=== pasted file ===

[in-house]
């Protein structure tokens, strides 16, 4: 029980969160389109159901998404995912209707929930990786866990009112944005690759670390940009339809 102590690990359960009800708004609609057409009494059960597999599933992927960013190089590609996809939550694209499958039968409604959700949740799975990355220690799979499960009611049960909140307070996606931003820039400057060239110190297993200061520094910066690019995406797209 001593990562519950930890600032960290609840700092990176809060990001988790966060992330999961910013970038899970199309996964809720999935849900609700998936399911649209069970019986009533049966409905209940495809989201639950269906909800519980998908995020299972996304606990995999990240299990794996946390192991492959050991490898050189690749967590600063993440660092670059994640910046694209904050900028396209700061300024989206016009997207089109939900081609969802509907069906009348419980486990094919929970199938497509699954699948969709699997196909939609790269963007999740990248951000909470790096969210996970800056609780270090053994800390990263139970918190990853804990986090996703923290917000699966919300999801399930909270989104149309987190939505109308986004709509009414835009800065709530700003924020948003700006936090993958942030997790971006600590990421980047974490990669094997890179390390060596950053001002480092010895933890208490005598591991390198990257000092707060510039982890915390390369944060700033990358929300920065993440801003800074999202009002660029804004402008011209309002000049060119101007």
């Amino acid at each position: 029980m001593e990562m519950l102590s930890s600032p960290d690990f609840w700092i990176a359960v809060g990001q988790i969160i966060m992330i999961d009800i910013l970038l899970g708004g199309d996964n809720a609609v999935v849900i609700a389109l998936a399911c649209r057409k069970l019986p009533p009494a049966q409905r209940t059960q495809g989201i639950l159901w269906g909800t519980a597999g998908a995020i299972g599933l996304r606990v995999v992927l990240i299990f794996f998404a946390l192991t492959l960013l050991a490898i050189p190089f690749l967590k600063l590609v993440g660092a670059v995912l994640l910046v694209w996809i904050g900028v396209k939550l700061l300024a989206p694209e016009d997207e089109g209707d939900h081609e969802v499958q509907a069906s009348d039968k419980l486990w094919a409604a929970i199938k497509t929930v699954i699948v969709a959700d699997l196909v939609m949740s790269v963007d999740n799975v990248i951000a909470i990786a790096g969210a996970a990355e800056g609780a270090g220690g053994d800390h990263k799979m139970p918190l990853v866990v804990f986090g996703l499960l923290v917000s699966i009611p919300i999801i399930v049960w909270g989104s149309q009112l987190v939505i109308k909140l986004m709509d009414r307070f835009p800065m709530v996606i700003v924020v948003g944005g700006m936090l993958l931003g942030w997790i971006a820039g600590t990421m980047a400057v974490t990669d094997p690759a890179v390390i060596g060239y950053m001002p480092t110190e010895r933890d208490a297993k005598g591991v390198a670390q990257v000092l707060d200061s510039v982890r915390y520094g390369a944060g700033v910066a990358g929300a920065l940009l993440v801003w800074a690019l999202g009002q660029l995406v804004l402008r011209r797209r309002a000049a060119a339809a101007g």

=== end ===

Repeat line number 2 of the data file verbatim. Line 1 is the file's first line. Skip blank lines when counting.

């Protein structure tokens, strides 16, 4: 029980969160389109159901998404995912209707929930990786866990009112944005690759670390940009339809 102590690990359960009800708004609609057409009494059960597999599933992927960013190089590609996809939550694209499958039968409604959700949740799975990355220690799979499960009611049960909140307070996606931003820039400057060239110190297993200061520094910066690019995406797209 001593990562519950930890600032960290609840700092990176809060990001988790966060992330999961910013970038899970199309996964809720999935849900609700998936399911649209069970019986009533049966409905209940495809989201639950269906909800519980998908995020299972996304606990995999990240299990794996946390192991492959050991490898050189690749967590600063993440660092670059994640910046694209904050900028396209700061300024989206016009997207089109939900081609969802509907069906009348419980486990094919929970199938497509699954699948969709699997196909939609790269963007999740990248951000909470790096969210996970800056609780270090053994800390990263139970918190990853804990986090996703923290917000699966919300999801399930909270989104149309987190939505109308986004709509009414835009800065709530700003924020948003700006936090993958942030997790971006600590990421980047974490990669094997890179390390060596950053001002480092010895933890208490005598591991390198990257000092707060510039982890915390390369944060700033990358929300920065993440801003800074999202009002660029804004402008011209309002000049060119101007």